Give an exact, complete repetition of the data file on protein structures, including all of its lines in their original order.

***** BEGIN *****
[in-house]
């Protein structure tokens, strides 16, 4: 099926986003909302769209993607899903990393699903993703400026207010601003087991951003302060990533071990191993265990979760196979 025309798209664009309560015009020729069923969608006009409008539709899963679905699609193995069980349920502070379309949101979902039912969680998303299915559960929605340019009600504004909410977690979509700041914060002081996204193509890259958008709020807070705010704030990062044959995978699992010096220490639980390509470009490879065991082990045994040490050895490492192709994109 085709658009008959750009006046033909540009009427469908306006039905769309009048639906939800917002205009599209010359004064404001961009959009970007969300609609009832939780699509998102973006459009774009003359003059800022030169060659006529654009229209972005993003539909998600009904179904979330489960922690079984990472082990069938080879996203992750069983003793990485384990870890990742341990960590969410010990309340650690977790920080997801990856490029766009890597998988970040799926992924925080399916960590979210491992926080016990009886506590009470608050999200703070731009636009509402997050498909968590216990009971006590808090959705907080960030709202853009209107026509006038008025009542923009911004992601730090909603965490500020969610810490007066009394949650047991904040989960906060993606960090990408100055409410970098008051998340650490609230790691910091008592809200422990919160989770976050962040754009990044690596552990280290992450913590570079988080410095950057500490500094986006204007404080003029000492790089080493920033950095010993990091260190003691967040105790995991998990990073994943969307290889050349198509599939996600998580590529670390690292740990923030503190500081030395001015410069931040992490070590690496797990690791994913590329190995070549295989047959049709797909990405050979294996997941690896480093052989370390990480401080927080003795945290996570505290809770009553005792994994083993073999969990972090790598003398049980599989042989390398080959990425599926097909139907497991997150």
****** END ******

[in-house]
């Protein structure tokens, strides 16, 4: 099926986003909302769209993607899903990393699903993703400026207010601003087991951003302060990533071990191993265990979760196979 025309798209664009309560015009020729069923969608006009409008539709899963679905699609193995069980349920502070379309949101979902039912969680998303299915559960929605340019009600504004909410977690979509700041914060002081996204193509890259958008709020807070705010704030990062044959995978699992010096220490639980390509470009490879065991082990045994040490050895490492192709994109 085709658009008959750009006046033909540009009427469908306006039905769309009048639906939800917002205009599209010359004064404001961009959009970007969300609609009832939780699509998102973006459009774009003359003059800022030169060659006529654009229209972005993003539909998600009904179904979330489960922690079984990472082990069938080879996203992750069983003793990485384990870890990742341990960590969410010990309340650690977790920080997801990856490029766009890597998988970040799926992924925080399916960590979210491992926080016990009886506590009470608050999200703070731009636009509402997050498909968590216990009971006590808090959705907080960030709202853009209107026509006038008025009542923009911004992601730090909603965490500020969610810490007066009394949650047991904040989960906060993606960090990408100055409410970098008051998340650490609230790691910091008592809200422990919160989770976050962040754009990044690596552990280290992450913590570079988080410095950057500490500094986006204007404080003029000492790089080493920033950095010993990091260190003691967040105790995991998990990073994943969307290889050349198509599939996600998580590529670390690292740990923030503190500081030395001015410069931040992490070590690496797990690791994913590329190995070549295989047959049709797909990405050979294996997941690896480093052989370390990480401080927080003795945290996570505290809770009553005792994994083993073999969990972090790598003398049980599989042989390398080959990425599926097909139907497991997150």